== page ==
Two members of the Board of Land and Natural Resources say that they’re not stepping down despite receiving resignation requests from Gov. Neil Abercrombie.

That means that each of the six BLNR members who were appointed by former Gov. Linda Lingle have decided to resist Abercrombie.

Land board members John Morgan and Samuel Gon III confirmed with Civil Beat Monday that they are staying put.

To date, a total of 19 of the 28 appointees who were asked by Abercrombie to resign have stated that they will not do so. Three have said they’ll step down.

Morgan had deliberated over his decision since receiving Abercrombie’s letter in mid-June.

“I was undecided for a long time,” he said. “Now I’ll just probably stick it out: I will not resign.”

Gon, on the other hand, decided to decline Abercrombie’s request the day he got the letter. But he traveled to Europe soon after receiving the request and did not return until this week.

“It wouldn’t make strategic sense to bring in new people . . . to any board with a lot of history to their decisions,” he said. “You need the experience and the continuity.”

The Board of Land and Natural Resources is made up of seven members, only one of whom was appointed by Abercrombie and all of whom have terms that were set to extend past 2011. (Abercrombie’s appointee is William Aila.)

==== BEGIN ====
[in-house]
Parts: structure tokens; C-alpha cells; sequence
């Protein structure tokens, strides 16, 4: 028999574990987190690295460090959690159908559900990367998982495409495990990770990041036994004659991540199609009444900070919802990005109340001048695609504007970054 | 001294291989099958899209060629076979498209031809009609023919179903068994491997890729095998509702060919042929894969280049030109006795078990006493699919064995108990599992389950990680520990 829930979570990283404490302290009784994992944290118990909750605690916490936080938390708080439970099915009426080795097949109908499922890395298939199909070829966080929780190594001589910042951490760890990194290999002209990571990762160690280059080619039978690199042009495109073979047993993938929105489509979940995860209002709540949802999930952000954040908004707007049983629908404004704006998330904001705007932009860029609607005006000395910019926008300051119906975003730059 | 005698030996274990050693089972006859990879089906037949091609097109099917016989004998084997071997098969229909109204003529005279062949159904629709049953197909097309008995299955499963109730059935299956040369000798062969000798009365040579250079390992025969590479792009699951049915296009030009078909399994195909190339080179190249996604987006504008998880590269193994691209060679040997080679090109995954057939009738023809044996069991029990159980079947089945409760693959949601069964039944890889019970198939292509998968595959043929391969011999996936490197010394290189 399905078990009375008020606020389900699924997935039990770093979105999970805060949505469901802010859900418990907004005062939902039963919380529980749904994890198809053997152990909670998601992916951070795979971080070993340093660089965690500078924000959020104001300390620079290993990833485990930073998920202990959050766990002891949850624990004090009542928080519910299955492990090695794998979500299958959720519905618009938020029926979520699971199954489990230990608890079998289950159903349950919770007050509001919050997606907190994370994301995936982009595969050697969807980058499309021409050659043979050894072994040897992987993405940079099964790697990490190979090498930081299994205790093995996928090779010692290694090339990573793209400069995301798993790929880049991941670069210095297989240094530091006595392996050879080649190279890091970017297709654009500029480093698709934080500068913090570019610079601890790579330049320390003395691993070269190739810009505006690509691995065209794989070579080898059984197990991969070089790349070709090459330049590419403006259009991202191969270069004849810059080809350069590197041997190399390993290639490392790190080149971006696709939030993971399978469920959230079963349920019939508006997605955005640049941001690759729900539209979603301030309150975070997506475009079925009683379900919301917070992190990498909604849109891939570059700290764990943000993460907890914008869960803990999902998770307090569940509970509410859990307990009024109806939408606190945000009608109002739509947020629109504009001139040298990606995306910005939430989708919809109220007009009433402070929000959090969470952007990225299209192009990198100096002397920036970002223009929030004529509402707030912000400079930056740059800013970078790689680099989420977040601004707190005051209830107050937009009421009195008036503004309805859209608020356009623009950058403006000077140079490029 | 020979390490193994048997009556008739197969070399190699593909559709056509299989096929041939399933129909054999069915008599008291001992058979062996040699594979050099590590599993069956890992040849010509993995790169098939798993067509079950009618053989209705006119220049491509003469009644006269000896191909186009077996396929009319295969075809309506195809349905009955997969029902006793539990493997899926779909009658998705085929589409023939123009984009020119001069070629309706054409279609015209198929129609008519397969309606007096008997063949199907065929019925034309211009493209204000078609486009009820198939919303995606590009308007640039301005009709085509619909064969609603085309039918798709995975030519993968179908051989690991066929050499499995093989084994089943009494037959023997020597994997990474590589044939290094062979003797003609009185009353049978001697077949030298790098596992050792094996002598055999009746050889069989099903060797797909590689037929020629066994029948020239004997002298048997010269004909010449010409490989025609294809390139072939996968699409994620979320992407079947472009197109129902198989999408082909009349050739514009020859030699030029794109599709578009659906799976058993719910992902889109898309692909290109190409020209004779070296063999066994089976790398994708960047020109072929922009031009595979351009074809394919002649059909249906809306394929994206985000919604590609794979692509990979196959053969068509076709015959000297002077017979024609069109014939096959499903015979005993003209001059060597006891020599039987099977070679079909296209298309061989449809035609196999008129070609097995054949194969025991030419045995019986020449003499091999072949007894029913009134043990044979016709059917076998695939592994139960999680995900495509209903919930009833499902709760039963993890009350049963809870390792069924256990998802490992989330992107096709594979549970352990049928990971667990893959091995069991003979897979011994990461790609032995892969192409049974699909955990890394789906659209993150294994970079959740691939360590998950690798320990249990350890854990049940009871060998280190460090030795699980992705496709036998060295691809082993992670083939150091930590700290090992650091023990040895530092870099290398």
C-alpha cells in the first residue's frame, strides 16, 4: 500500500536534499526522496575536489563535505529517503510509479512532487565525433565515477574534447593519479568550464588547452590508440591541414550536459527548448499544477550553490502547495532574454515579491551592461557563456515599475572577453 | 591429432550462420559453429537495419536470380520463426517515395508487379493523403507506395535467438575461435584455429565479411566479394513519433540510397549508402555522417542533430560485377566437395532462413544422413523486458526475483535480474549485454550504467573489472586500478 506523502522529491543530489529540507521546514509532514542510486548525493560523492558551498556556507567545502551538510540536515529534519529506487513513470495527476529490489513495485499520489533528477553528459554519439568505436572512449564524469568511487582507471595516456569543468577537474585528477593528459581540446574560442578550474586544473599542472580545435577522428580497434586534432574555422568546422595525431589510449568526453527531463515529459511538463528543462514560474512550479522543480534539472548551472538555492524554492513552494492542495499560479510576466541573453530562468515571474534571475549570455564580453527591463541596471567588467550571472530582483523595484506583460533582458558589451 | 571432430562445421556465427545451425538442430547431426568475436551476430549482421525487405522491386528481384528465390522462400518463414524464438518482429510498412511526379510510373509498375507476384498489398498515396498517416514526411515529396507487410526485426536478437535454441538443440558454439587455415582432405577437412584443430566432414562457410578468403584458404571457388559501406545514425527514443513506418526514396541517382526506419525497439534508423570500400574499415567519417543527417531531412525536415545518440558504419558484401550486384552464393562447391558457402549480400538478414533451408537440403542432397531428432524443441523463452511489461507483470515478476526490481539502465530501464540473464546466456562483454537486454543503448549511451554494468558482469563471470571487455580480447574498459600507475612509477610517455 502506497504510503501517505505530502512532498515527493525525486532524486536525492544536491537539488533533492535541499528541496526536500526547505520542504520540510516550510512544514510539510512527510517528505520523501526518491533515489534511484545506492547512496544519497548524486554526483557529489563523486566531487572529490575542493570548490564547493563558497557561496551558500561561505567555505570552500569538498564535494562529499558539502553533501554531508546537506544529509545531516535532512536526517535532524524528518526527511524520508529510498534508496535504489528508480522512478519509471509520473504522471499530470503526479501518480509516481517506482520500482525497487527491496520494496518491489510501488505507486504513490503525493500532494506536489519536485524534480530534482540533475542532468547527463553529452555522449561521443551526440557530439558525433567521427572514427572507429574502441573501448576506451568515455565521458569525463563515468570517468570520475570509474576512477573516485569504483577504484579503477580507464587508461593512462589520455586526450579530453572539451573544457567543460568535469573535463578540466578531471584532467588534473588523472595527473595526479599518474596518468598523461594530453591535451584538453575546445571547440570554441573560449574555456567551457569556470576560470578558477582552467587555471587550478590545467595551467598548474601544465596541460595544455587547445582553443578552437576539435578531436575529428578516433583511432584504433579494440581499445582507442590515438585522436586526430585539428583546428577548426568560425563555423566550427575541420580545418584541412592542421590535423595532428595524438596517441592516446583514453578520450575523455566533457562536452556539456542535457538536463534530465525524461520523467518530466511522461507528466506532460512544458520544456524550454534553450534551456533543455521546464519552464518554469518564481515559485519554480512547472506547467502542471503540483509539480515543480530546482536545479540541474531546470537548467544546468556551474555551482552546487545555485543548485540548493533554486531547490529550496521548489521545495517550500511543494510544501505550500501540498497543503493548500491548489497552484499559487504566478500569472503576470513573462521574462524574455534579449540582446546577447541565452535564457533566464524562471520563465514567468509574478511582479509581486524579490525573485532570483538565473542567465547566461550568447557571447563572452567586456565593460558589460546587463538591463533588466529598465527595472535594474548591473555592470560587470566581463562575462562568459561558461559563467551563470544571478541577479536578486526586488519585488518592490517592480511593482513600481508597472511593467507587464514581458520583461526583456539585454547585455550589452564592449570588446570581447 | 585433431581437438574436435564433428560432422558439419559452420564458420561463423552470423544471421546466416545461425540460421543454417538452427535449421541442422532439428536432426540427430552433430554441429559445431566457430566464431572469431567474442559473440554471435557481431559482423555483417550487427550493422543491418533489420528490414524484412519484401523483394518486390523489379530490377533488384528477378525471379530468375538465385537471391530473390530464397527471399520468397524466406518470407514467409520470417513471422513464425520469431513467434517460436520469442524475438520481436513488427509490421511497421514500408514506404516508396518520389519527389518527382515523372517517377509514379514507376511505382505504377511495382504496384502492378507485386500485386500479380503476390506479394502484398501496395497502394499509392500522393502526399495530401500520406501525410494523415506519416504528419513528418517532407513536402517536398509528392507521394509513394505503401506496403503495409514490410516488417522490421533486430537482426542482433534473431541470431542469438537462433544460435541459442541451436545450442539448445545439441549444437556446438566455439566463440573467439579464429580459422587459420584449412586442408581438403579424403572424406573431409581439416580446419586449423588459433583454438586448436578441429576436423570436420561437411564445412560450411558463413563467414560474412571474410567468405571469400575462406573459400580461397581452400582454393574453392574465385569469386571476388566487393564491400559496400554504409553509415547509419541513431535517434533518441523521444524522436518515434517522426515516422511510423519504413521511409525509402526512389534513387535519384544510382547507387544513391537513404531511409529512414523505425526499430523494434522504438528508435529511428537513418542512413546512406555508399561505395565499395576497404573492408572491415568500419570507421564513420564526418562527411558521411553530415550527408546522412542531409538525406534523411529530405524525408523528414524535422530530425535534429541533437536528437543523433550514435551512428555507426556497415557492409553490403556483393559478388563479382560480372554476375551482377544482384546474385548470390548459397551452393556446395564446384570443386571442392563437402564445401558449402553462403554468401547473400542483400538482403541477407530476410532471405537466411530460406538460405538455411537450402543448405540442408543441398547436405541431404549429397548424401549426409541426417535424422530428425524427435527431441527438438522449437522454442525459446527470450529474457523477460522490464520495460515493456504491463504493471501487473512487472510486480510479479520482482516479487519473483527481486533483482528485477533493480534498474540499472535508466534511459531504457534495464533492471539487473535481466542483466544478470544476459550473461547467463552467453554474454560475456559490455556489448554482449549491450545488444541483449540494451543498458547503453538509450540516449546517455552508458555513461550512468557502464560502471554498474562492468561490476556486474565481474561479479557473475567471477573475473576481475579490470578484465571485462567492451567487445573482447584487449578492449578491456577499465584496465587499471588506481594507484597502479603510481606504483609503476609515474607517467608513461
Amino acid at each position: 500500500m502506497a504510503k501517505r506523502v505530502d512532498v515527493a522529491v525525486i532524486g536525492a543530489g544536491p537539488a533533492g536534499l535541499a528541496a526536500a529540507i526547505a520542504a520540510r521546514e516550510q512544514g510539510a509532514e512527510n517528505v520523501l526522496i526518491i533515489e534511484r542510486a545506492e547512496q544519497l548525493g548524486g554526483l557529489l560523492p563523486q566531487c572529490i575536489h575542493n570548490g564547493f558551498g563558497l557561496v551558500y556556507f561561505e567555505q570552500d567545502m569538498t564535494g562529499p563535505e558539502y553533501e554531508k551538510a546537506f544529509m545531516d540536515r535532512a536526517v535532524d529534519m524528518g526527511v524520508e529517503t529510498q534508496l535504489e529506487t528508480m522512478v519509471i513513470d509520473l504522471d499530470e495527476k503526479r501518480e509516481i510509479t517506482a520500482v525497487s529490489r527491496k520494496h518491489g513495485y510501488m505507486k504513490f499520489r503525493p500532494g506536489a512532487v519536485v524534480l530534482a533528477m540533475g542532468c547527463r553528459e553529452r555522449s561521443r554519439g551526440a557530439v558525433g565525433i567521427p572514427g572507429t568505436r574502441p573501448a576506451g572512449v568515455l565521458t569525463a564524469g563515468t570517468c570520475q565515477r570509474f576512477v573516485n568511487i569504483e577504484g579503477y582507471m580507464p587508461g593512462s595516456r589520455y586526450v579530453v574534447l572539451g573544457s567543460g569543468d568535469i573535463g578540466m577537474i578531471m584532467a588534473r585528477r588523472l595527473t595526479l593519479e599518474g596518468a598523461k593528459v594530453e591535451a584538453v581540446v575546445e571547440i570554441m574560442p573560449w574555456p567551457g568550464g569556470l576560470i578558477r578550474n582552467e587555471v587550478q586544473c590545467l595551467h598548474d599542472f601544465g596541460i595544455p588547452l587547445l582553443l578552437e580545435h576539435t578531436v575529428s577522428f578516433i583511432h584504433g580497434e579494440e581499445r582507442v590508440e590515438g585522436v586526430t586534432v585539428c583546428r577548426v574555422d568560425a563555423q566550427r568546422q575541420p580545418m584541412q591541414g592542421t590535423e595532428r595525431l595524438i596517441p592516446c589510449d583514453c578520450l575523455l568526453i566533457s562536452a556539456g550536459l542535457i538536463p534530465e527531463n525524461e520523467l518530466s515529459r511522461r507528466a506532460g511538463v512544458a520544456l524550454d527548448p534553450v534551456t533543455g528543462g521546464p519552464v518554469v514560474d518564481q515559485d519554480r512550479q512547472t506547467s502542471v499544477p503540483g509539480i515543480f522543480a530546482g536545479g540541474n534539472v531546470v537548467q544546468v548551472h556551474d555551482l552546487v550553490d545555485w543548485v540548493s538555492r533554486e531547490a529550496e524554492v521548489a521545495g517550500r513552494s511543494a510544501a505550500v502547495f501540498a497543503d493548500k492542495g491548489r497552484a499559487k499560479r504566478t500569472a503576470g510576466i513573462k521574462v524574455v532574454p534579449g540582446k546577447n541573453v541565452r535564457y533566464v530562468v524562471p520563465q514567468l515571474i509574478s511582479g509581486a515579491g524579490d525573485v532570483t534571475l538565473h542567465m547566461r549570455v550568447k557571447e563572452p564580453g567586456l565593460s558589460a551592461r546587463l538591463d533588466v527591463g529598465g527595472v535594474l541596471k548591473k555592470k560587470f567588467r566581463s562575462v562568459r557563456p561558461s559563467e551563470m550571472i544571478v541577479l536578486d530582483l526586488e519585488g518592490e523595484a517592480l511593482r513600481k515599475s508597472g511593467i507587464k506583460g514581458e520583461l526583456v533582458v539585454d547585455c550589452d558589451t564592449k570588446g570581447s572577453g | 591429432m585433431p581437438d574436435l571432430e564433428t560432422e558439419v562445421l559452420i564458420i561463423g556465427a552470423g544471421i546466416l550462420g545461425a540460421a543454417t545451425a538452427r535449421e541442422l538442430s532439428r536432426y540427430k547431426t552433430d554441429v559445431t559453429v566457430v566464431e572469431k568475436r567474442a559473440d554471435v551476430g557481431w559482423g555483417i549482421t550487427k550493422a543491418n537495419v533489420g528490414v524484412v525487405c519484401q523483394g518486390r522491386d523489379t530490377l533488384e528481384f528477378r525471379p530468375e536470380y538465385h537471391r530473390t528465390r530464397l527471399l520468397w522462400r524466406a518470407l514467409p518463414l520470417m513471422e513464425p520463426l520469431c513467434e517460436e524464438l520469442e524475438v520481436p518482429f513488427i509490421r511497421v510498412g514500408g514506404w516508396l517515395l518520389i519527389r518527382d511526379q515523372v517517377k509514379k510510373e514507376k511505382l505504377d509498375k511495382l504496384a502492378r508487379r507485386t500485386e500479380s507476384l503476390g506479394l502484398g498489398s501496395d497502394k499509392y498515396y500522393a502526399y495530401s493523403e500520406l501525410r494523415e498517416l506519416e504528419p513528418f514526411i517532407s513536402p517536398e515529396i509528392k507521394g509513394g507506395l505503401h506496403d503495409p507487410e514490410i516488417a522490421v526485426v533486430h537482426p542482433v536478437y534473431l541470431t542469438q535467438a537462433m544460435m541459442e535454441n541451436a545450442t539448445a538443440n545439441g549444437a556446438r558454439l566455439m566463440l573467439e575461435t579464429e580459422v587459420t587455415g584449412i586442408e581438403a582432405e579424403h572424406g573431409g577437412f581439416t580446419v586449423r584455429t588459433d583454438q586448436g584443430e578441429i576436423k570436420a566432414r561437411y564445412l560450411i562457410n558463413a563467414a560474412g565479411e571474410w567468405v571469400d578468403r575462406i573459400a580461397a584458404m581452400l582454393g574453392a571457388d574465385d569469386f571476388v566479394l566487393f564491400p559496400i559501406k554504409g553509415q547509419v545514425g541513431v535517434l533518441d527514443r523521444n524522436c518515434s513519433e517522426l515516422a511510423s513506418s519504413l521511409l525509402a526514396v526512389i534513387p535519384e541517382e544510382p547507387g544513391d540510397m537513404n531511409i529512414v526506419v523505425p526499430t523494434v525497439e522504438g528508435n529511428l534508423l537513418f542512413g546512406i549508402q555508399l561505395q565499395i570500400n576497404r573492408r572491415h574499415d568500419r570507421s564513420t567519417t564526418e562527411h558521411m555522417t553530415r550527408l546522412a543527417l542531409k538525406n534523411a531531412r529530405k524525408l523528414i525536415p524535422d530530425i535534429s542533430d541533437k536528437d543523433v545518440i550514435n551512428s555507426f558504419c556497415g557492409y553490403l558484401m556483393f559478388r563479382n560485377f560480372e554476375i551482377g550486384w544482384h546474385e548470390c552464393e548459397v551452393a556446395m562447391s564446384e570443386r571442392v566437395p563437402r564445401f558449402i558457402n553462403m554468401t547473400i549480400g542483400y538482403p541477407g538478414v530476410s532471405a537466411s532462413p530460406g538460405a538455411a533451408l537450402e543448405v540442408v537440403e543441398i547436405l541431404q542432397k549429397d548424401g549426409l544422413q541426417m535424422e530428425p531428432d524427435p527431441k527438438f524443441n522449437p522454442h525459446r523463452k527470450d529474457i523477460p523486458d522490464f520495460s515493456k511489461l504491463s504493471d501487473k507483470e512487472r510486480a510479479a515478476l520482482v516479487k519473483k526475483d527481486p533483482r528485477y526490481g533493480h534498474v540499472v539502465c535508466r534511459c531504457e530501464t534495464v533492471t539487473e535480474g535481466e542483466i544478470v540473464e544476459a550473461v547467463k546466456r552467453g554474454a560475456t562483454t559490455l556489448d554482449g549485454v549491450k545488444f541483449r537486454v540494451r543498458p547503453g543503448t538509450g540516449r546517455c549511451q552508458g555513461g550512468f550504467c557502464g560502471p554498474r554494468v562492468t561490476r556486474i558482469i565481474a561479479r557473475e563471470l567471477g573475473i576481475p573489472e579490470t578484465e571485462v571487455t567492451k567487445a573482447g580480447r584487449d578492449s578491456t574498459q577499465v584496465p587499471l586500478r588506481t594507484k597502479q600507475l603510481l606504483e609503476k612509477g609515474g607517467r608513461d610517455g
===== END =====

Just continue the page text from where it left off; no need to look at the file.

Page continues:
Abercrombie in mid-June sent letters to Lingle appointees on the BLNR, Public Housing Authority, Stadium Authority, Land Use Commission and Public Utilities Commission who did not have terms that expired this year.

The “courtesy” letters asked that they step down so that Abercrombie could overhaul the boards and commissions as part of his “New Day in Hawaii” initiative.

The three appointees who are accommodating the governor’s request are Eric Beaver and Maltida Yoshioka of the Housing Authority and, according to Abercrombie’s press secretary, Lawrence Tseu of the Stadium Authority. One member of the Housing Authority, Clarisa Hosino, resigned before receiving the letter.

Nine members of the stadium authority received the request. Three haven’t said anything publicly, although Civil Beat has been told they will not step down.

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